April 10, 2017
Mortgage rates rose slightly again today, despite moderate improvement in underlying bond markets. Typically, bond market improvement corresponds to lower rates. Today was an exception because of the timing of recent volatility. Friday afternoon saw a sharp deterioration in bond markets (implies rates moving higher), but for many lenders, it was too late in the day to reissue rate sheets. Those lenders had to wait until this morning to adjust rates higher to account for the bond market movement. In simpler terms, today's higher rates are merely a delayed reaction to Friday's bond market weakness.
All that having been said, mortgage rate movement continues to take place inside an exceptionally narrow range. For the past 3 weeks, most borrowers would be quoted the exact same NOTE rate from most lenders, with the only variation coming in the form of upfront cost. The most prevalent top tier conventional 30yr fixed quote remains 4.125%, though several lenders are on either side of that by 0.125%.
Loan Originator Perspective
Bonds seem quite content to idle in place at the moment, with today's rates mirroring Friday's. Markets gave bonds ample reason to rally Friday (Syrian missile attacks, luke-cold March jobs report), and bond markets just yawned. Looks like that's the short term trend. I don't know how much up or down side there is to floating now. Toss a coin, I guess. -Ted Rood, Senior Originator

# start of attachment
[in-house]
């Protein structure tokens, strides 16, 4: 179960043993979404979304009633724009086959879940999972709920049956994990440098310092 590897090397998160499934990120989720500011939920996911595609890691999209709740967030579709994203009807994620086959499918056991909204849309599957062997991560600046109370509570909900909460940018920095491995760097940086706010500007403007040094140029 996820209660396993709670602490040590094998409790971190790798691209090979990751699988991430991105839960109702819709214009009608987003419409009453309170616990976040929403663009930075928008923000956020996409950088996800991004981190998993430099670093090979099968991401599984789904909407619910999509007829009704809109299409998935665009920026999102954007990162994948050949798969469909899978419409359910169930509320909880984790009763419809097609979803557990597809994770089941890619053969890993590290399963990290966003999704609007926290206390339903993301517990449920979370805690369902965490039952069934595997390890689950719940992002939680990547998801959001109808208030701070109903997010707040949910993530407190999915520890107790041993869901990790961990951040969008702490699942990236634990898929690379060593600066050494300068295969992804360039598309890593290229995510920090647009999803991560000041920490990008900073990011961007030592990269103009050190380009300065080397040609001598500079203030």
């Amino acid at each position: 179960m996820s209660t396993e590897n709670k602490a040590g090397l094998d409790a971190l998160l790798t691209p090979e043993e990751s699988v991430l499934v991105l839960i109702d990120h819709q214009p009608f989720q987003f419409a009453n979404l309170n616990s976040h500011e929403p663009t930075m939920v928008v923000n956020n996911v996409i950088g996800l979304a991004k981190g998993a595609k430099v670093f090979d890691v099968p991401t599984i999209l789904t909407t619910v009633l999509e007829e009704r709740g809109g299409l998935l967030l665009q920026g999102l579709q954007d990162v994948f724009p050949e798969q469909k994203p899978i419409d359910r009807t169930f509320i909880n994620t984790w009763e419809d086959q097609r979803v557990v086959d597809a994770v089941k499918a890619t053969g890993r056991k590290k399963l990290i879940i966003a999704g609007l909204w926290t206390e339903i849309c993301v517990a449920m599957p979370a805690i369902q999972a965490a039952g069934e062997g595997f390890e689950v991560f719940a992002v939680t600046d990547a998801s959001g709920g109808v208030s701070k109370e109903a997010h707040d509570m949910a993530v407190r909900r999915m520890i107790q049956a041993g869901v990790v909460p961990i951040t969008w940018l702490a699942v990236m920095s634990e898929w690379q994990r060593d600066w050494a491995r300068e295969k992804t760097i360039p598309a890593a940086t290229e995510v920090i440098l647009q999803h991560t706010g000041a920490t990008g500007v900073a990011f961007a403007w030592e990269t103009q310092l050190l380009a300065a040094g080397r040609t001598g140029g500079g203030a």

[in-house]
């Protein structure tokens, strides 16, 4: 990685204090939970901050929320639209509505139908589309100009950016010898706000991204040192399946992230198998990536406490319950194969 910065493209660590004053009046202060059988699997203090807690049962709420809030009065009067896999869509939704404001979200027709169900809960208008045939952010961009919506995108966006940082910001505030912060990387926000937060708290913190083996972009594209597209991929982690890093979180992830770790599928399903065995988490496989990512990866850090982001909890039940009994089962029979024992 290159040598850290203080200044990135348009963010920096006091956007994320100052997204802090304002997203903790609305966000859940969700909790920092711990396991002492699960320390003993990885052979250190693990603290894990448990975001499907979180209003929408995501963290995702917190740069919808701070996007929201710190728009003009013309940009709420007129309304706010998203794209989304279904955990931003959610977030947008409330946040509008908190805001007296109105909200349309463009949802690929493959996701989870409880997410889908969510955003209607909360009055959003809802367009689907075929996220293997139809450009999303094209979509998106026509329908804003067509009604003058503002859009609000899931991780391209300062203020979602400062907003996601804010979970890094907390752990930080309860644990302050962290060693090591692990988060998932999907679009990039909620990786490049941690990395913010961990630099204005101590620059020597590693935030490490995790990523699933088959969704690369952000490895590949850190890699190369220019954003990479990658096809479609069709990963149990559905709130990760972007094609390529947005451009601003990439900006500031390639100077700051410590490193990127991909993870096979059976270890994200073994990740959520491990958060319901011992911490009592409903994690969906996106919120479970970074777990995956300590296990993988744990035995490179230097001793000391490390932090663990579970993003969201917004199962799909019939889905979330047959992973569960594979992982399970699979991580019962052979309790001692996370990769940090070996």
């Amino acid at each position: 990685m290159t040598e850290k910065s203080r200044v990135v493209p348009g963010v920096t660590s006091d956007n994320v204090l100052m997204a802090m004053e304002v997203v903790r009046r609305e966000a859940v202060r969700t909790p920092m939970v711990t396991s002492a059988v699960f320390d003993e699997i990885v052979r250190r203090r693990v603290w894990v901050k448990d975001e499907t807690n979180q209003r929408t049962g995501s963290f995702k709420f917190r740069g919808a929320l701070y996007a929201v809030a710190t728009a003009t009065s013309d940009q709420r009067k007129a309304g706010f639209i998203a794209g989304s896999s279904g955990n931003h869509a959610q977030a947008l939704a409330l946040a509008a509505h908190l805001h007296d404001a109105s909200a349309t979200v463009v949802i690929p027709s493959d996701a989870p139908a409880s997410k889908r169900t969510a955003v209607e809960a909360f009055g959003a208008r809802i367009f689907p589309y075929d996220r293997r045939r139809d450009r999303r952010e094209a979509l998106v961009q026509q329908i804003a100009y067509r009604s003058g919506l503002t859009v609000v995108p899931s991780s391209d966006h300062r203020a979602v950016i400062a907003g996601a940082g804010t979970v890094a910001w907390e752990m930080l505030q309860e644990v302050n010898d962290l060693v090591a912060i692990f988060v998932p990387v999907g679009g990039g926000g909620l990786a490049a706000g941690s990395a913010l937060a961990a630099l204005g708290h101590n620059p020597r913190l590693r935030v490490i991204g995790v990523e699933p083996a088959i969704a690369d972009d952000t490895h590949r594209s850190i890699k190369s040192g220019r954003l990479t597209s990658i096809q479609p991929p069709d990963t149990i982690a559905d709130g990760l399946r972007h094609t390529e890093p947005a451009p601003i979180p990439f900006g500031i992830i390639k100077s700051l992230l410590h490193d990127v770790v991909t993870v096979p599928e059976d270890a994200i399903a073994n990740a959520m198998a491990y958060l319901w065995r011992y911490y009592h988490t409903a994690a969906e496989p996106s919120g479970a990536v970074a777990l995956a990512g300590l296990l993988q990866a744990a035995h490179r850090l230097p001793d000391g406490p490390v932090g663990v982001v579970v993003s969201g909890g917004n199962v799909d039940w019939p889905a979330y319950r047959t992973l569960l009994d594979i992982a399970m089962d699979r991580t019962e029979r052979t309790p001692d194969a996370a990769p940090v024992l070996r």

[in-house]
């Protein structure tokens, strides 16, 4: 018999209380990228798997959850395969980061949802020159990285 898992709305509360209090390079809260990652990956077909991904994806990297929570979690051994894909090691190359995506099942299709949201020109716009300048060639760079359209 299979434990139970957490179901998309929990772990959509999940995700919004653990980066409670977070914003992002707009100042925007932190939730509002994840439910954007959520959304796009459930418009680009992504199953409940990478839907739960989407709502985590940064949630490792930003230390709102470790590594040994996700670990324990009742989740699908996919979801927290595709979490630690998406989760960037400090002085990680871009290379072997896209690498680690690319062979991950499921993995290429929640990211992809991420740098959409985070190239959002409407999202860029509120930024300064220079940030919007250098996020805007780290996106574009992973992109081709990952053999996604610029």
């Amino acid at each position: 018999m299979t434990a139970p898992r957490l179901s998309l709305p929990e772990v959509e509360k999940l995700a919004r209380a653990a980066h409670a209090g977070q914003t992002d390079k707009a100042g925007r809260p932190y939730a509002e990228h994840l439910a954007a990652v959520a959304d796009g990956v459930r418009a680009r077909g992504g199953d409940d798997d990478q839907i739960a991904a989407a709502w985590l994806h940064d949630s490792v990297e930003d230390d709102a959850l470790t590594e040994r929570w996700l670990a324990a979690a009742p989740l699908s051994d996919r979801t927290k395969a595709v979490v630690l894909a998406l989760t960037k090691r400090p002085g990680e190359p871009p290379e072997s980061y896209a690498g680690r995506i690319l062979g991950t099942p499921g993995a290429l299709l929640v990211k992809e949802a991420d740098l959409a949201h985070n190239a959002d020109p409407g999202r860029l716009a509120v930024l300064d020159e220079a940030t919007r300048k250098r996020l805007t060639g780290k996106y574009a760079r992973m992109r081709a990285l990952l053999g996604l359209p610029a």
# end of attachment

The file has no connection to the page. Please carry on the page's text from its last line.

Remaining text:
Today's Best-Execution Rates
- 30YR FIXED - 4.125%
- FHA/VA - 3.75-4.00%
- 15 YEAR FIXED - 3.375-3.5%
- 5 YEAR ARMS - 2.75 - 3.25% depending on the lender
Ongoing Lock/Float Considerations
- Some investors are increasingly worried/convinced that the decades-long trend toward lower rates has been permanently reversed, but such a conclusion would require YEARS to truly confirm
- Still, it would take something very big and unexpected for rates to make a big, sustained push back toward pre-election levels. Even then, it would take time to confirm such a shift.
- With fiscal and monetary policy paths both clearly putting pressure on rates, at least one of those would need to make a noticeable change before anything but a cautious, lock-biased approach makes sense as a baseline strategy. Floating should only be considered as a tactical opportunity to capitalize on temporary corrections.
- Rates discussed refer to the most frequently-quoted, conforming, conventional 30yr fixed rate for top tier borrowers among average to well-priced lenders. The rates generally assume little-to-no origination or discount except as noted when applicable. Rates appearing on this page are "effective rates" that take day-to-day changes in upfront costs into consideration.